Road Noise

Generated by the interaction of the tyre with the road. The noise reaches the driver's ear via two fundamentally different routes:

  1. Structureborne via the suspension components to the vehicle cabin and then airborne to the observer - dominant mechanism below 500Hz
  2. Airborne from the tyre/road interface through the panels of the body or through holes in the body structure to the observer - dominant mechanism above 500Hz

The classical tyre to road interface noise generation mechanisms are:

  1. At the leading edge the tread blocks strike the road surface and subsequently vibrate. The frequency of these impacts is the pattern repeat frequency. The block impacts lead to the production of a sound wave, the form of which has been shown empirically to be of sine form with some third harmonic influence.

    On a smooth road the pattern repeat frequency of the tread blocks would be quite dominant although modern tread pattern design reduces this effect. The block impact effect on a rough road is similar, however there also exists some further influence from the road surface which breaks up the repeat effect.

  2. In the contact patch, area of the tyre in contact with the road surface at any given time, there is some movement of the tread blocks relative to the road which generates a slip noise. This mechanism will also be affected by road surface roughness as a more coarse surface tends to reduce the effect of slip.

    The tread blocks that are in the contact patch are caused to vibrate by their impacts with the asperities in the road surface. This mechanism is greater on coarse road surfaces and this is partly the reason for the reduction of block impact and slip effects on coarse roads.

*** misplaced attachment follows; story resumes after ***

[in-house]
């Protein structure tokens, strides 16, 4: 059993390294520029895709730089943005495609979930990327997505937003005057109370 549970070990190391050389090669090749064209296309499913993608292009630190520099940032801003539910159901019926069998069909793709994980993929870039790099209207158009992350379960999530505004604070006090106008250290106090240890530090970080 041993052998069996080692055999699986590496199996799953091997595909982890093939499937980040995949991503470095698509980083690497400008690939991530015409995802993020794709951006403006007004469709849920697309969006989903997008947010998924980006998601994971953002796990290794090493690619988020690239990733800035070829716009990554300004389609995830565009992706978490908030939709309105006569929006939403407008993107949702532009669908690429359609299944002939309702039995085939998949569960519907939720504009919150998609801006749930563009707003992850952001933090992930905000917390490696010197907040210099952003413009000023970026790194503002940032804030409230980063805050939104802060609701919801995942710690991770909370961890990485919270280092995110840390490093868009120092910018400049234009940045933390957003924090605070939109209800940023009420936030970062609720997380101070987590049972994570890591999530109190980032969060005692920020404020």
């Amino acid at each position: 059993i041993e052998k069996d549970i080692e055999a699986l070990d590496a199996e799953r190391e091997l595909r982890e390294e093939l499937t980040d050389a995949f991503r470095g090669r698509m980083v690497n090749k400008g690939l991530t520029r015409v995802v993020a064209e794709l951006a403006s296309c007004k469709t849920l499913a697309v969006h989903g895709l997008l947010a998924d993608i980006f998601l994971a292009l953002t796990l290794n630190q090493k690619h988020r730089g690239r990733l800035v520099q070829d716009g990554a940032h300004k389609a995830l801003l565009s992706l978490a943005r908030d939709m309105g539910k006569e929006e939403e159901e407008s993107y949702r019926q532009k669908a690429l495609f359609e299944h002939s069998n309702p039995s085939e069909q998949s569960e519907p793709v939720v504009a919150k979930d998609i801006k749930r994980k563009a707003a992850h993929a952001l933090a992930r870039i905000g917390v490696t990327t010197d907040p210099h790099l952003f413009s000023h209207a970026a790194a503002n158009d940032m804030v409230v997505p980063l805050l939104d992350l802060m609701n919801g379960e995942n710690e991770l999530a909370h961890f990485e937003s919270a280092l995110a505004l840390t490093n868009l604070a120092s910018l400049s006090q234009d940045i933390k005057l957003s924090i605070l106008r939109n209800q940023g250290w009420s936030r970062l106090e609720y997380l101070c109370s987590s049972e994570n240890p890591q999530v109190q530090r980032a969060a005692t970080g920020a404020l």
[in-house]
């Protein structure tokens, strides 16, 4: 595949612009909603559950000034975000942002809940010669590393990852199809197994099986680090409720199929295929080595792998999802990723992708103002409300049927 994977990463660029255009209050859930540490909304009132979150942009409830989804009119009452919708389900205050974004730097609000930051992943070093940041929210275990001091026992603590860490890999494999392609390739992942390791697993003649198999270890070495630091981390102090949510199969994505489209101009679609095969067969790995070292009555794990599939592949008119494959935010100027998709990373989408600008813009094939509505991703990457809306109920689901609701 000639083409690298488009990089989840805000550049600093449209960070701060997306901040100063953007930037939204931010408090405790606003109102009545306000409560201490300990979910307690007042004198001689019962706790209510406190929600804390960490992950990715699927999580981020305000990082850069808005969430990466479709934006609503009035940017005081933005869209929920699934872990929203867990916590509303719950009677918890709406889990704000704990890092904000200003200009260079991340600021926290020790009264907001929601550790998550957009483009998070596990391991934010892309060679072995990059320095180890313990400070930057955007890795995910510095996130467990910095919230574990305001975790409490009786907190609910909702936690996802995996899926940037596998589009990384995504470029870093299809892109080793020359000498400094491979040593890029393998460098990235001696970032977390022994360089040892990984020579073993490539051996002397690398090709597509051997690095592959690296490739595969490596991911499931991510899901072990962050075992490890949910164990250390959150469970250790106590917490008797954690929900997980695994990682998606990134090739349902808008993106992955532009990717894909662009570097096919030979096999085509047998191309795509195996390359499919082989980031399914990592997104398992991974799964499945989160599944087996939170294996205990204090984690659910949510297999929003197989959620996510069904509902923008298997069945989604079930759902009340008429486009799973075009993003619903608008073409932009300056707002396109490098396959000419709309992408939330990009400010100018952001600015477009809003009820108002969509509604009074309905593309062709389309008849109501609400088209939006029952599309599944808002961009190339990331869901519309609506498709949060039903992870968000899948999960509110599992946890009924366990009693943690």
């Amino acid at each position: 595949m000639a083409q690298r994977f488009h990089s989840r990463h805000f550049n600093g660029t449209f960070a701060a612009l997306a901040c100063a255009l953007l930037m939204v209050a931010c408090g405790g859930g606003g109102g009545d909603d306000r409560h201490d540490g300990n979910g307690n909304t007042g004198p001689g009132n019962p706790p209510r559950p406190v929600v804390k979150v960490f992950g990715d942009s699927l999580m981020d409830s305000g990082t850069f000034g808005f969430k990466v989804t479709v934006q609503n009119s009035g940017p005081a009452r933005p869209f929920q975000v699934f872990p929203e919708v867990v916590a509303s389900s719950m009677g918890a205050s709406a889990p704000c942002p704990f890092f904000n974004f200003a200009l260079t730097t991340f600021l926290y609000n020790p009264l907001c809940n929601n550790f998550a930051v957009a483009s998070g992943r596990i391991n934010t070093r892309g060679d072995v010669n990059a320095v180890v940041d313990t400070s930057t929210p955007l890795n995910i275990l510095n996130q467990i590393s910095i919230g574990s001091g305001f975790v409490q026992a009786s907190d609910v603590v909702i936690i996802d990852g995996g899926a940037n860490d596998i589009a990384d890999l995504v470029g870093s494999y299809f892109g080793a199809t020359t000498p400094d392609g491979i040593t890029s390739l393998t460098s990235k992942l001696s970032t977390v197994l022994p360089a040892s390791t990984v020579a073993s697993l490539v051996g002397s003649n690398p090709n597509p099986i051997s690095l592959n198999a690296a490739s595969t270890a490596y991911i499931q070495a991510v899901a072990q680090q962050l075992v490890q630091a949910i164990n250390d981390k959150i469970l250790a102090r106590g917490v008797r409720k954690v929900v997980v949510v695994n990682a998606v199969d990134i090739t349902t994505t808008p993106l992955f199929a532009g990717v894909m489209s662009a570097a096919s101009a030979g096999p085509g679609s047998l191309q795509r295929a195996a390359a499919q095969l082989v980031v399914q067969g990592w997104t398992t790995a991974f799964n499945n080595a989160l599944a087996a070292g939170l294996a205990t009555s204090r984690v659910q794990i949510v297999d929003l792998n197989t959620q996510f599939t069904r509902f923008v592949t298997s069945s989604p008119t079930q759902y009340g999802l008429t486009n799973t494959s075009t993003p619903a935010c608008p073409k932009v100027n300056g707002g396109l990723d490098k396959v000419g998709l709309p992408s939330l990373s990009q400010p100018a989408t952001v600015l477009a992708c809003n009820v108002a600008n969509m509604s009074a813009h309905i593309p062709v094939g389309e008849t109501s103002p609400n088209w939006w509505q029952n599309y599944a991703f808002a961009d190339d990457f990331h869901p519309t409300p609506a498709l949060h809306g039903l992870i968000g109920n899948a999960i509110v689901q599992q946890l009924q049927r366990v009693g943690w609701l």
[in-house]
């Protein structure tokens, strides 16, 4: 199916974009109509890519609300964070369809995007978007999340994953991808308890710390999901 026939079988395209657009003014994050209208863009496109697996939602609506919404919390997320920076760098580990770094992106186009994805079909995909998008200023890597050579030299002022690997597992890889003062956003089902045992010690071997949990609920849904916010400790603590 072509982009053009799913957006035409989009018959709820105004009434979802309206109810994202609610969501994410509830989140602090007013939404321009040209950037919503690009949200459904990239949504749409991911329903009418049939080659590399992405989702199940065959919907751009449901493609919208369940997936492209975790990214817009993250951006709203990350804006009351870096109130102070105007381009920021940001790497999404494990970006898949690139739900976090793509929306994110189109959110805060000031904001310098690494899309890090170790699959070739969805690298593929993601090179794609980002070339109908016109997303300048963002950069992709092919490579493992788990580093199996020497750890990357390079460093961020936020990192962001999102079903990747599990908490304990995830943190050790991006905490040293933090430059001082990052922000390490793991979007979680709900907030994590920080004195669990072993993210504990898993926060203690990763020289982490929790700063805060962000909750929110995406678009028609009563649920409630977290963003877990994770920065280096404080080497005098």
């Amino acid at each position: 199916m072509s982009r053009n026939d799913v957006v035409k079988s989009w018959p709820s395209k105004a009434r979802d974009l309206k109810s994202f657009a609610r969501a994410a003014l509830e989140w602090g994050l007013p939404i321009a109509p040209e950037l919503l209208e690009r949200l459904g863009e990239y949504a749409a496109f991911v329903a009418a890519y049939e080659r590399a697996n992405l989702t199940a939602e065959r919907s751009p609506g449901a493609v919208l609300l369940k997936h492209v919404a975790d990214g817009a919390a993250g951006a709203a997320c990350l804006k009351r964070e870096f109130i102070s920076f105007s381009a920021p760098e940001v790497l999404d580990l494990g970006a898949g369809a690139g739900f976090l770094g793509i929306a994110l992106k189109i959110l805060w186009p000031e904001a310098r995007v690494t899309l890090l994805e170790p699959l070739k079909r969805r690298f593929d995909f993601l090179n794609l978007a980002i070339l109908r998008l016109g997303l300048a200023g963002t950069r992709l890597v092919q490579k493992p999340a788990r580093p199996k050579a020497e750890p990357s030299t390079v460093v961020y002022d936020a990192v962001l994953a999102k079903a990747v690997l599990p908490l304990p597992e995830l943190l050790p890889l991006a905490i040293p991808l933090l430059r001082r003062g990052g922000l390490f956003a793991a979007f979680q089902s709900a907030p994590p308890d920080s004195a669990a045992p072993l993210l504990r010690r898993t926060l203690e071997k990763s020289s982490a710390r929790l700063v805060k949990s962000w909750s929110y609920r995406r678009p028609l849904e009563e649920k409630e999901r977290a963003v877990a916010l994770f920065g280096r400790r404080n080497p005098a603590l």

The groove organ pipe noise is the resonance of the air within the tread grooves in the contact patch. Grooves running circumferentially around the tyre are particularly significant because their length is such that the first mode of vibration of the air column is low enough to be coincident with other vibration mechanisms. This mechanism tends to be of low importance on coarse roads.

    As the grooves progress through the contact patch they close up which results in the air which is ordinarily trapped within the tread grooves being compressed. This squeezing and then releasing of the air acts as a pump which generates noise, known as air pumping. The pressure increase in lateral grooves will create a noise source to the side of the contact patch. When traveling on a porous road surface the air, rather than being compressed within the tread grooves, is squeezed into the void spaces of the road. This is a major reason for the reduction in tyre - road interface noise when traveling on porous roads.

  3. At the trailing edge, the blocks vibrate after they have been released from the ground contact, this phenomenon is known as "Block snap out". The tangential forces which exist in the contact area apply significant deflections to tread blocks and it is as these forces are removed, and the block is released, that it has a tendency to vibrate.

Further mechanisms of noise generation exist and include:

  1. Noise generated by the sidewalls of the tyre. The deflection of the sidewall is greatest in the region of the contact patch.

  2. The air cavity resonance is the resonance of the air within the tyre. The first circumferential mode of this air space is known to have a frequency of 200-300Hz, the actual frequency being controlled by tyre size and wheel dimensions. At higher frequencies, typically around 1100 - 1200 Hz, there is a lateral mode of the air cavity. Numerous researchers have investigated the cavity resonance.

  3. At the front and rear of the contact patch a 'horn' is formed by the tyre and road surfaces.

There are a number of factors that influence the interior road noise:
  • Body transmissibility
  • Suspension type and geometry
  • Suspension bushing tuning
  • Shock absorber tuning
  • Tyre Size and construction
  • Weight distribution

Reference

M. Heckl, "Tyre noise generation", Wear, Volume 113, Issue 1, 1 December 1986, Pages 157-170

D.J. O'Boy, A.P. Dowling, "Tyre/road interaction noise--A 3D viscoelastic multilayer model of a tyre belt", Journal of Sound and Vibration, Volume 322, Issues 4-5, 22 May 2009, Pages 829-850

See also: Airborne Sound, Impact Harshness, Structure-Borne Sound, Tyre Noise, Vehicle Interior Noise, Wind Noise.

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